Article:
At a grocery store across a four-lane road, the middle-aged female owner-operator was willing to speak but requested anonymity and asked that her store name not be used.
“All citizens are scared, and business is so bad,” she said. “Although I feel anxious, I have to run this store to live.” Consumer behavior had changed over the last two days. “When customers arrive, they are all wearing masks,” she said. “They buy their things quickly and they don’t say a word.”
She worries about whether her masked customers are church members. “After the news broke, I was so scared – there are so many believers,” she said.
A businessman in the street outside compared the outbreak to a previous tragedy – the Daegu subway fire, an arson attack that occurred in 2003 and killed 192 people.
“I am way more concerned now,” he said. “The subway incident was just one case, but this is an epidemic – with the virus, there could be people with it walking the streets and spreading it.”
His biggest fears were for his children. “Public awareness about sanitation has been raised, but I have kids and I am worried about them,” he said. “I hope this epidemic grows no bigger.”
Public anger is being aimed at the church, and an unidentified 61-year-old worshiper who has been named as a “super-spreader.” The woman, it has emerged, allegedly refused health check-ups and subsequently spread the virus during mass church services.
As of yesterday, the church halted all services and is instead conducting sessions online. But in Daegu, rumors are swirling that some members are holding underground worship meetings, local reporters outside the church told Asia Times.
“I don’t know much about that religion, but that woman should have taken precautions, but she refused,” a taxi driver said. “If it were not for her, Daegu would still be a calm city.”
Fear is more diluted in other parts of Daegu, an industrial city known for its textiles sector, as well as for being a stronghold of political conservatism and as the hometown of Oscar-winning writer/director Bong Joon-ho. Still, one does not have to dig too deep to find it.
“Business has not just decreased – there are no customers at all!” the taxi driver said. At 12:45pm, he picked up a group of foreign reporters, including Asia Times, in what he said was his first fare of the day. “I can barely earn [enough for] my gas.”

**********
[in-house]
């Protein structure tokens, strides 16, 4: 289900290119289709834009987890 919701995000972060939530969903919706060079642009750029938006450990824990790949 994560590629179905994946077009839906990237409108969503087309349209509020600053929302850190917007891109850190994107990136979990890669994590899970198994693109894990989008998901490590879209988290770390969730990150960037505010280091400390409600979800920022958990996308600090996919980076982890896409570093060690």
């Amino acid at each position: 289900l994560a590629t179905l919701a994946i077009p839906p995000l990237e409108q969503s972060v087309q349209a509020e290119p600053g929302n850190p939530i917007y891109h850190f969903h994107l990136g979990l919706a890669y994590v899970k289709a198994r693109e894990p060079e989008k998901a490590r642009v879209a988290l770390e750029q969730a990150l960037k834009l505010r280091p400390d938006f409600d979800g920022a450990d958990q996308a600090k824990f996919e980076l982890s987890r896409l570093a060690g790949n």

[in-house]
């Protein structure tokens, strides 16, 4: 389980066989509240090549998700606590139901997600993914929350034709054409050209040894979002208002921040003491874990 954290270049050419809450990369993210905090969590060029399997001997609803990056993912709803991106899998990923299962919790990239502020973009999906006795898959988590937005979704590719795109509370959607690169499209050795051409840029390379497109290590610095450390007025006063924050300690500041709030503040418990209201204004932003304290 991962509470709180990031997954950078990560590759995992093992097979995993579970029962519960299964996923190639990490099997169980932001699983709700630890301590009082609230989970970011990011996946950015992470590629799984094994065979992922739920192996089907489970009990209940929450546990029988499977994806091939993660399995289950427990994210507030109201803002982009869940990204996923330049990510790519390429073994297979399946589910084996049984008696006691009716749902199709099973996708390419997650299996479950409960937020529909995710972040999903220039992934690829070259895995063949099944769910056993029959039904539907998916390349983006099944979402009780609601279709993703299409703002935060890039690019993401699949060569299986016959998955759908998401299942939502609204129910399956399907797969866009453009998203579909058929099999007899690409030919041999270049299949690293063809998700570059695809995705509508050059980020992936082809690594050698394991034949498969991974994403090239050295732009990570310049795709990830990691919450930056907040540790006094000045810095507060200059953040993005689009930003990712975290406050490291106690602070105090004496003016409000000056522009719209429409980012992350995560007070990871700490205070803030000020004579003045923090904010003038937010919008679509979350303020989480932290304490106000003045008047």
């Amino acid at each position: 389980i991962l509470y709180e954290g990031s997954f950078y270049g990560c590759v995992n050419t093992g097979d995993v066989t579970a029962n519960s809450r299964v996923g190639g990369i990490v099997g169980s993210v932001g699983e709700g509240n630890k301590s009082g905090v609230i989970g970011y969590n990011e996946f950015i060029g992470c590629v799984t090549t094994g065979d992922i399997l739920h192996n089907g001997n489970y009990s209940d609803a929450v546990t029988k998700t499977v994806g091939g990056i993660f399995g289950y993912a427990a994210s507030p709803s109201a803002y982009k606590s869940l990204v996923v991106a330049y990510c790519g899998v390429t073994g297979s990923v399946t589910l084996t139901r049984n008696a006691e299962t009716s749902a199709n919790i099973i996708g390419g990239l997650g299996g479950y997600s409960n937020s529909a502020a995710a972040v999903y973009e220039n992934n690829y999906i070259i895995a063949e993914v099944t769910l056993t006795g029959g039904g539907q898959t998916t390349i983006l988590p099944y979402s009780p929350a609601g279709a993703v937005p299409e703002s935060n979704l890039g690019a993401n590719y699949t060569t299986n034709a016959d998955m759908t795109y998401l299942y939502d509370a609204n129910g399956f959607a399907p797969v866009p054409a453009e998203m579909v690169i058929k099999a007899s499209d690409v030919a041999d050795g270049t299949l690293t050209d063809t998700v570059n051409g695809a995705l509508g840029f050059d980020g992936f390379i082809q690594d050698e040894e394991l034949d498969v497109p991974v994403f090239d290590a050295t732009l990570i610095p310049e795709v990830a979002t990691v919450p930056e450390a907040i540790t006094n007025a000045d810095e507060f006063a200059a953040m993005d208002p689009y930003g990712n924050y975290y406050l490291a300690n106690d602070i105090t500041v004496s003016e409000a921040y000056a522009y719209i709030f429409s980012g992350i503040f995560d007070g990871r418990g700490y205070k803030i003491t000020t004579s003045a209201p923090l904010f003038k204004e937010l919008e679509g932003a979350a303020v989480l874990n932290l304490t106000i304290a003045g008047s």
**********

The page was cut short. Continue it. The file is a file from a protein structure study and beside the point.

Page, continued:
There was little traffic on city roads. In the city’s main pedestrianized shopping district, there were few shoppers. And even beggars were wearing masks.
“We would usually have double this number of people on the streets,” said Chun You-ju, a shop assistant in the district. “This all started from yesterday.”
At City Hall, police were manning the doors and local reporters were filming in the lobby. Inside, a large screen ran public health information messages. PR staff were too busy to meet foreign reporters, but an official spoke briefly on an internal telephone.
“The number of patients is spiking and City Hall is following the guidelines set by the Korea Center for Disease Control and Prevention,” the official said. “But as the mayor said this morning, this crisis should be dealt with, not as a Daegu or provincial problem, but as a national problem.”
Nobody arriving in the city can overlook signs that something very bad has happened.
On the KTX bullet train, which whisks passengers from Seoul to Daegu in a smooth, 100-minute ride, health warnings about the virus – wash your hands, wear a mask, report to health authorities if you have symptoms – aired over the PA system.
Virtually everyone at the station was masked. More public information messages about hand washing and mask-wearing flashed between train arrival and departure times on electronic boards.
Outside the station, the Daegu Tourist information center was still manned by four staff, but was otherwise empty. “The number of Korean visitors has dropped a lot, but the number of foreign visitors remains the same,” said Kang Su-jin, a staffer at the center.
With Daegu hardly a global tourism destination, that may not mean a great deal. But Kang was also feeling nervy. “It is very rare to see anyone without a mask,” she said. “I feel a bit anxious as most of what we do is meetings, person-to-person.”
Subway staff told Asia Times that passenger numbers on the 18th were around 400,000. On the 19th they were 300,000, and on the 20th, 220,000. Numbers for today are not yet collated, but CCTV footage of the station showed deserted platforms and escalators.
Aboard a train heading downtown, there were few passengers. All were masked. One spoke to Asia Times.
“I was dumbfounded,” to hear the news of the sudden spike in cases in the city on Thursday, said Kim Ju-an, a high-school student. She said she was “trying not to leave home and to reduce the number of occasions where I meet people.”
So why the subway trip?
Kim, her mother and younger brother were on the way to an acupuncture clinic to get treatment that they believe strengthens their immune system.
“We used to go once a week,” she said. “Now, we go every day.”